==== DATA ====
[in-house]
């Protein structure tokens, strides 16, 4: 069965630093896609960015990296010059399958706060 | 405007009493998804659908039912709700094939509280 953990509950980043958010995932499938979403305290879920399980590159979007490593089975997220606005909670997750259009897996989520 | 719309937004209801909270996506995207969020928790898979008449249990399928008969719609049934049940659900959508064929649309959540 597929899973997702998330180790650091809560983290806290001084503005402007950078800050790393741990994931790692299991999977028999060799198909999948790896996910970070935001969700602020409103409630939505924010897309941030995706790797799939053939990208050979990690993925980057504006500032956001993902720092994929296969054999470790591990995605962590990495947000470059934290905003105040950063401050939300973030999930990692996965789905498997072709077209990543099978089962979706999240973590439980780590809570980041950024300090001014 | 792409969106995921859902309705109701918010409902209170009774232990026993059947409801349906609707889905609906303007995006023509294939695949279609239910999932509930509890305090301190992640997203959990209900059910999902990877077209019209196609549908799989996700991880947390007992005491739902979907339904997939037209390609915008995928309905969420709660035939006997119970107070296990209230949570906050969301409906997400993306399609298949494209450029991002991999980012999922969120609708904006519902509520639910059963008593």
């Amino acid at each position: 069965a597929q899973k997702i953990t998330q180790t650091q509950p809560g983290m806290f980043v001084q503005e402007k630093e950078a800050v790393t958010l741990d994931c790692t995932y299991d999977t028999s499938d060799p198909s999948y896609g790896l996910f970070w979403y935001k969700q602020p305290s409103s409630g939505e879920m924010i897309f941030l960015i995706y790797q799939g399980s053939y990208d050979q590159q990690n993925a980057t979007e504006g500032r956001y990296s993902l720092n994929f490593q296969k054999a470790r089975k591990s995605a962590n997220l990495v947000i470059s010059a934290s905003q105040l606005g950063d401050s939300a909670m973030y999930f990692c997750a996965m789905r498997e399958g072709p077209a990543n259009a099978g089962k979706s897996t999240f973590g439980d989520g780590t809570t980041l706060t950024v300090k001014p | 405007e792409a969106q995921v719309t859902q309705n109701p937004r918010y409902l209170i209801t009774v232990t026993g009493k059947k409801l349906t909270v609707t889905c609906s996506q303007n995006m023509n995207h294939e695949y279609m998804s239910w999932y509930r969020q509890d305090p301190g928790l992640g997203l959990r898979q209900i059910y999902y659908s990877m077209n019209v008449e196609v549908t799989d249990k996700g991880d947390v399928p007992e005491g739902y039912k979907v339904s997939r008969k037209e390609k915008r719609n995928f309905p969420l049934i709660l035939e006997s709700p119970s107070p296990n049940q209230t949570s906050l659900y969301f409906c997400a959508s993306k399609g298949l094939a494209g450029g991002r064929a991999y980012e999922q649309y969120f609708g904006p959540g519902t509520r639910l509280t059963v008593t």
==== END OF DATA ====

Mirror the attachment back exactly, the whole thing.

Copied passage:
[in-house]
């Protein structure tokens, strides 16, 4: 069965630093896609960015990296010059399958706060 | 405007009493998804659908039912709700094939509280 953990509950980043958010995932499938979403305290879920399980590159979007490593089975997220606005909670997750259009897996989520 | 719309937004209801909270996506995207969020928790898979008449249990399928008969719609049934049940659900959508064929649309959540 597929899973997702998330180790650091809560983290806290001084503005402007950078800050790393741990994931790692299991999977028999060799198909999948790896996910970070935001969700602020409103409630939505924010897309941030995706790797799939053939990208050979990690993925980057504006500032956001993902720092994929296969054999470790591990995605962590990495947000470059934290905003105040950063401050939300973030999930990692996965789905498997072709077209990543099978089962979706999240973590439980780590809570980041950024300090001014 | 792409969106995921859902309705109701918010409902209170009774232990026993059947409801349906609707889905609906303007995006023509294939695949279609239910999932509930509890305090301190992640997203959990209900059910999902990877077209019209196609549908799989996700991880947390007992005491739902979907339904997939037209390609915008995928309905969420709660035939006997119970107070296990209230949570906050969301409906997400993306399609298949494209450029991002991999980012999922969120609708904006519902509520639910059963008593």
């Amino acid at each position: 069965a597929q899973k997702i953990t998330q180790t650091q509950p809560g983290m806290f980043v001084q503005e402007k630093e950078a800050v790393t958010l741990d994931c790692t995932y299991d999977t028999s499938d060799p198909s999948y896609g790896l996910f970070w979403y935001k969700q602020p305290s409103s409630g939505e879920m924010i897309f941030l960015i995706y790797q799939g399980s053939y990208d050979q590159q990690n993925a980057t979007e504006g500032r956001y990296s993902l720092n994929f490593q296969k054999a470790r089975k591990s995605a962590n997220l990495v947000i470059s010059a934290s905003q105040l606005g950063d401050s939300a909670m973030y999930f990692c997750a996965m789905r498997e399958g072709p077209a990543n259009a099978g089962k979706s897996t999240f973590g439980d989520g780590t809570t980041l706060t950024v300090k001014p | 405007e792409a969106q995921v719309t859902q309705n109701p937004r918010y409902l209170i209801t009774v232990t026993g009493k059947k409801l349906t909270v609707t889905c609906s996506q303007n995006m023509n995207h294939e695949y279609m998804s239910w999932y509930r969020q509890d305090p301190g928790l992640g997203l959990r898979q209900i059910y999902y659908s990877m077209n019209v008449e196609v549908t799989d249990k996700g991880d947390v399928p007992e005491g739902y039912k979907v339904s997939r008969k037209e390609k915008r719609n995928f309905p969420l049934i709660l035939e006997s709700p119970s107070p296990n049940q209230t949570s906050l659900y969301f409906c997400a959508s993306k399609g298949l094939a494209g450029g991002r064929a991999y980012e999922q649309y969120f609708g904006p959540g519902t509520r639910l509280t059963v008593t």